The drop in construction confidence could be attributed to factors such as the fallout from ongoing geopolitical concerns and weak oil prices, according to Pinsent Masons. Image Credit: Pankaj Sharma/Gulf News

Dubai: Sentiments, rather than actual fundamentals, could get in the way of investor interest in the Gulf’s property market, principally in residential.

As has been the case on the stock exchange, investors could take a more cautious approach towards realty exposures given how oil prices have been behaving. However, it is quite unlikely that any such impact from the oil pricing would run deep.

“Historically, there has been a reasonably strong correlation between the Dubai Financial Market General Index (DFMGI) and residential property prices; if this relationship holds, home prices in the emirate should continue to trend down,” says a new update issued by Knight Frank, the consultancy. “Dubai, Abu Dhabi, Qatar and Oman’s bourses have all recently suffered losses on the back of falling oil prices.”

According to Sameer Lakhani, Managing Director at Global Capital Partners, “The gap in oil prices will impact liquidity in the region as budgets get squeezed. This will play out in the form of downward pressure on asset prices, including real estate values and on rentals.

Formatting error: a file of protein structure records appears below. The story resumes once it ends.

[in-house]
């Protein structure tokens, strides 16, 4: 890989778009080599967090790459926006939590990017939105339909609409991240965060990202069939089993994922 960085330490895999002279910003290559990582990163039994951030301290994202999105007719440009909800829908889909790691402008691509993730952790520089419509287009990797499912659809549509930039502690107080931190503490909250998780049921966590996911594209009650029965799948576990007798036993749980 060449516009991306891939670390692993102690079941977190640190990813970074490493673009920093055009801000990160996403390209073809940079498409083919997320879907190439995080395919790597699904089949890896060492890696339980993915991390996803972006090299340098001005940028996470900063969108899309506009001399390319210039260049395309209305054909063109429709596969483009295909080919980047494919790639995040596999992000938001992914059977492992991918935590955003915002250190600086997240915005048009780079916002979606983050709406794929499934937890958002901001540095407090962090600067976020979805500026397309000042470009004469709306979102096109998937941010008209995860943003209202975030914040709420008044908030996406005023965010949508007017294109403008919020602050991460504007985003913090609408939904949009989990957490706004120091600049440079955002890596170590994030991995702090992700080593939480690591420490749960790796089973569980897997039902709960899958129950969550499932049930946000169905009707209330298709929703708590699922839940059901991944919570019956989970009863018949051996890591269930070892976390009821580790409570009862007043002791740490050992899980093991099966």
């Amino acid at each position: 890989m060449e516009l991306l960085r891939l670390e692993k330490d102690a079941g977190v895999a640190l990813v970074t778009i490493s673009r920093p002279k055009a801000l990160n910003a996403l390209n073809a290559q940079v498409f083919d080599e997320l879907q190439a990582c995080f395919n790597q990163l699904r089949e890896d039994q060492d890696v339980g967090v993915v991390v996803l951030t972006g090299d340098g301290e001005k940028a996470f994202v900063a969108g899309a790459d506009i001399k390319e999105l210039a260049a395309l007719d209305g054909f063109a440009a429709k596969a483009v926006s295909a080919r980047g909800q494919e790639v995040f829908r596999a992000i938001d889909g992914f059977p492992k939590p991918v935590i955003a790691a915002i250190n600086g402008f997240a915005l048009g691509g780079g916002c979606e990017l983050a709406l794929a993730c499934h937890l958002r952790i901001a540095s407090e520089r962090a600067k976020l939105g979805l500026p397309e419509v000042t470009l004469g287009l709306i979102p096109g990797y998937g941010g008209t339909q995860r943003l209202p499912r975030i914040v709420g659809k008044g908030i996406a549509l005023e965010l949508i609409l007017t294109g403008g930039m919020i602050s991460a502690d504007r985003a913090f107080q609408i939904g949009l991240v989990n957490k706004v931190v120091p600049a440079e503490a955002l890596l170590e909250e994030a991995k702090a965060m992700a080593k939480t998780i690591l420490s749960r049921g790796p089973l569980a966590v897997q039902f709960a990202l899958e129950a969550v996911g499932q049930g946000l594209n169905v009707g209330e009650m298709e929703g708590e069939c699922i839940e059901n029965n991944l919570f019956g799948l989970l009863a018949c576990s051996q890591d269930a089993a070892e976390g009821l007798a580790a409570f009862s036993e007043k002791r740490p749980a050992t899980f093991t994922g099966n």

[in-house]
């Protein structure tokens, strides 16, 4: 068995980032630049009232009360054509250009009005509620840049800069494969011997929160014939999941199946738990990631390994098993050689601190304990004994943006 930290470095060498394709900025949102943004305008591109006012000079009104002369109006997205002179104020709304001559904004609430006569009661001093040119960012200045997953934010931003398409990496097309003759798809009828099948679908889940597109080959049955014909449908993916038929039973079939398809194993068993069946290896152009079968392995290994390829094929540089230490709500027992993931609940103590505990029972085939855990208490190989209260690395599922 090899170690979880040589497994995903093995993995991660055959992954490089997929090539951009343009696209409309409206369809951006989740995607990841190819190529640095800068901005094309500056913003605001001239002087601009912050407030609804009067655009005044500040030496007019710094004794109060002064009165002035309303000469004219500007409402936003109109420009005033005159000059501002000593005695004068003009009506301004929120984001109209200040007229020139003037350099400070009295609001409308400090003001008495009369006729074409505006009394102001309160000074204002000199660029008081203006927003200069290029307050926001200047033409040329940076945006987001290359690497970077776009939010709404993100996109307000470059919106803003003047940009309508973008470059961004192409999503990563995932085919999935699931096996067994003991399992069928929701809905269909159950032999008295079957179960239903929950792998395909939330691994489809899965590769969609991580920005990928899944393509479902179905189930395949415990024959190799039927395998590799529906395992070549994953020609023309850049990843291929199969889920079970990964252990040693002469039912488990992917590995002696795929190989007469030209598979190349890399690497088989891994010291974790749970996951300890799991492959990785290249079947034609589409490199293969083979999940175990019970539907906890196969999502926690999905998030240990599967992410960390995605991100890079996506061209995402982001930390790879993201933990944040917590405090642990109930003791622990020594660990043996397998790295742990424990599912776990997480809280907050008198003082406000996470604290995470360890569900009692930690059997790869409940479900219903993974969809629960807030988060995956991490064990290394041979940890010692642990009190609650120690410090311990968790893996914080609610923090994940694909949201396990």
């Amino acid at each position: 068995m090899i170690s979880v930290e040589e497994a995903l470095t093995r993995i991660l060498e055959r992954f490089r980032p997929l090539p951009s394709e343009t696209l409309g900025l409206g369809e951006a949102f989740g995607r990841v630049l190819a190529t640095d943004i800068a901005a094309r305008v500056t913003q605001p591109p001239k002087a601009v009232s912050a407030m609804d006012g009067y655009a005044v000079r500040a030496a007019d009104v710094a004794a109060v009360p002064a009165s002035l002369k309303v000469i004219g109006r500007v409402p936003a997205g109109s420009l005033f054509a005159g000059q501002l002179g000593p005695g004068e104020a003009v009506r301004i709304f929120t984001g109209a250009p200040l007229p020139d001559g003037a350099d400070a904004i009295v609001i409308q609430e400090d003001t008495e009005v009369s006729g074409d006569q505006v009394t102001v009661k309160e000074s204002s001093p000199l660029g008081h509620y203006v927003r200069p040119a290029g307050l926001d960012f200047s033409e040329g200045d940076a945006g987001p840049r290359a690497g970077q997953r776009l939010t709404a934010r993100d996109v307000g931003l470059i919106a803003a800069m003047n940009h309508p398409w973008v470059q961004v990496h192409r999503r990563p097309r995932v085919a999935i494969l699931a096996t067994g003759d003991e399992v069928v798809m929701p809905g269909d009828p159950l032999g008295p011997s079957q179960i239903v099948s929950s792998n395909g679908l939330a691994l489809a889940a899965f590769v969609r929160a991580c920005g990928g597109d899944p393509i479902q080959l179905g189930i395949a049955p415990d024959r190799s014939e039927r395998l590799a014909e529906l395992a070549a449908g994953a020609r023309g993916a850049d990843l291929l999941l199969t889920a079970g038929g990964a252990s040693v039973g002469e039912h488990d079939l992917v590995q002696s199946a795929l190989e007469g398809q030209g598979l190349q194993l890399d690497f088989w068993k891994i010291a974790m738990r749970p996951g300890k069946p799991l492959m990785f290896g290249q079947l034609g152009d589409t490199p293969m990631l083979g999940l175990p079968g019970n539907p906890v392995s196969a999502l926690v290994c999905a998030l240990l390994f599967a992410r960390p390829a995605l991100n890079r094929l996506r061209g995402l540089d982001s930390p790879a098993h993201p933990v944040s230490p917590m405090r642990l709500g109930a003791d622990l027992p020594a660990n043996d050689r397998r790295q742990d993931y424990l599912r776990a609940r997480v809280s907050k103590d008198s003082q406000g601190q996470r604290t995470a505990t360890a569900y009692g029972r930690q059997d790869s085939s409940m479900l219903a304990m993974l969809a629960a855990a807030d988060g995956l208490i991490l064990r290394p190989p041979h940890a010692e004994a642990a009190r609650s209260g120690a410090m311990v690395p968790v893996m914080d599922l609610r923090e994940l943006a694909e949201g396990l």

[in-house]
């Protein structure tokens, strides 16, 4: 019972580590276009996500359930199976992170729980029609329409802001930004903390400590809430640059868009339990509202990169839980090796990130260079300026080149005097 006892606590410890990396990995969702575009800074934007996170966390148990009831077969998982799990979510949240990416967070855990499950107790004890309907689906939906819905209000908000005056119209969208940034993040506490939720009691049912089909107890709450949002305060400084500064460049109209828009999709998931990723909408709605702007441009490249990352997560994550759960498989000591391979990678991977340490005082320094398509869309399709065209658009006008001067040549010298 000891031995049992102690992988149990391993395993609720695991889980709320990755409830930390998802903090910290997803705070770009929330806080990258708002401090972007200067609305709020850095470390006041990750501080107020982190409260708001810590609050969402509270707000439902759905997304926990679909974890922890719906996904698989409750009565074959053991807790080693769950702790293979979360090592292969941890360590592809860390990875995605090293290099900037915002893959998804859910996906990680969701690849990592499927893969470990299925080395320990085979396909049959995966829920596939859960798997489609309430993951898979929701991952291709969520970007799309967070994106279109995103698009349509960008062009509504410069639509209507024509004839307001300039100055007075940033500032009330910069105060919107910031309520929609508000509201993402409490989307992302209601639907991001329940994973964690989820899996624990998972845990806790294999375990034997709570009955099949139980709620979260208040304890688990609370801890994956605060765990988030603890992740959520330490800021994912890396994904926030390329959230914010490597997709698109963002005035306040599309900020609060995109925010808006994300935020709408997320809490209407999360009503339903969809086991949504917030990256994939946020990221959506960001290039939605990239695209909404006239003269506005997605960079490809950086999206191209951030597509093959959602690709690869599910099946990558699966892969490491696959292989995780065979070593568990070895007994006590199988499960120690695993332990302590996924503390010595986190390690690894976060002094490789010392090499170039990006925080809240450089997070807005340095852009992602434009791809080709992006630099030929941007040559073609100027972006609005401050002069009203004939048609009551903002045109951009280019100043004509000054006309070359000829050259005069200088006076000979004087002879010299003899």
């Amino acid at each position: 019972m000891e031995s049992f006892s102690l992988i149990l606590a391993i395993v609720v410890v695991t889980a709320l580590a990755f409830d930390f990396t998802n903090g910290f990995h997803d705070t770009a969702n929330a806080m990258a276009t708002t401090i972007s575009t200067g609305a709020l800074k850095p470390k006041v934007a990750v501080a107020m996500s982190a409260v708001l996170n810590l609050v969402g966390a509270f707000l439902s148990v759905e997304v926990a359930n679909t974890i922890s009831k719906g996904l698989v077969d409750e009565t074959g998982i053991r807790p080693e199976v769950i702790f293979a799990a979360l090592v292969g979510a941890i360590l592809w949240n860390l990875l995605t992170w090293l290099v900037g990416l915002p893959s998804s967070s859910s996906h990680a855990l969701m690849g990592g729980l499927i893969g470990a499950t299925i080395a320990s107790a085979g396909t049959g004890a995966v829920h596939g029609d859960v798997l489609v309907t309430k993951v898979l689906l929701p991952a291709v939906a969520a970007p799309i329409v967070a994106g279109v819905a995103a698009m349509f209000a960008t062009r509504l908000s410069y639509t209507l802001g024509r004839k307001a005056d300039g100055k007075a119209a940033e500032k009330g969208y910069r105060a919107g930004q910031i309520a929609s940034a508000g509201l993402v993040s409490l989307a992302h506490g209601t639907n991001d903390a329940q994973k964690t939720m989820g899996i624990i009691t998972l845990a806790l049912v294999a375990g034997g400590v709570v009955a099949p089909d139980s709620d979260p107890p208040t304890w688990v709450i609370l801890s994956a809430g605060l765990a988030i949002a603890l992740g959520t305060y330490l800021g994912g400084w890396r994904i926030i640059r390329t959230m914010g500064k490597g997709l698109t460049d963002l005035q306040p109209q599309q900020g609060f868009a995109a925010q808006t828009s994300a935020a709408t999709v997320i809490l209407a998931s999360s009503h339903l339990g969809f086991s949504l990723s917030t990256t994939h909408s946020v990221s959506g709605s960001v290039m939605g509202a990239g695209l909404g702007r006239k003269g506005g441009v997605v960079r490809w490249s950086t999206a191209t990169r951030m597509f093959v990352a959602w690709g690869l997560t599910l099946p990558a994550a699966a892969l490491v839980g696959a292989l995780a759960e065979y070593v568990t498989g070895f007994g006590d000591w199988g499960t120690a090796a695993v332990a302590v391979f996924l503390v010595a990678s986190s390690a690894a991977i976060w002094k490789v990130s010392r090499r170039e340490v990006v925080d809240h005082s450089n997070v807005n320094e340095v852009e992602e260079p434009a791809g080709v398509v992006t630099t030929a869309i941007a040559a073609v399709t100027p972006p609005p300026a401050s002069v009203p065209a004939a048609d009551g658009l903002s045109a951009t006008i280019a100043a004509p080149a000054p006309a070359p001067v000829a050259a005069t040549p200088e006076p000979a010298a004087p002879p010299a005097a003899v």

“This move will evolve over the next six months, implying that institutional monies will sit on the sidelines waiting for these asset prices to adjust lower. Accordingly, institutional flows will reduce over the first-half, but we anticipate larger flows later in the year as bargains become more evident.”

But, according to Knight Frank, the region’s commercial real estate will show better resilience to a soft oil price as compared to residential. And so will wider construction sector given that the current wave of projects are predominantly led by governments and public sector entities.

“Commercial property though should be relatively resilient given that firms tend to take a medium to long-term view — which continues to look positive for the GCC — when launching expansion plans,” the report adds. “With government spending in the GCC unlikely to be curbed, infrastructure construction activity should provide a strong basis for growth in the real estate sector.

“This is important given that large publicly funded, infrastructure-related schemes tend to stimulate hinterland construction activity, and thus support

growth in the real estate sector. And there is plenty scheduled to be built.

“According to a recent report by Ventures Middle East, the total value of contracts awarded in the GCC is projected to rise to approximately $196 billion this year, from almost $160 billion last year — an annual increase of 22 per cent.”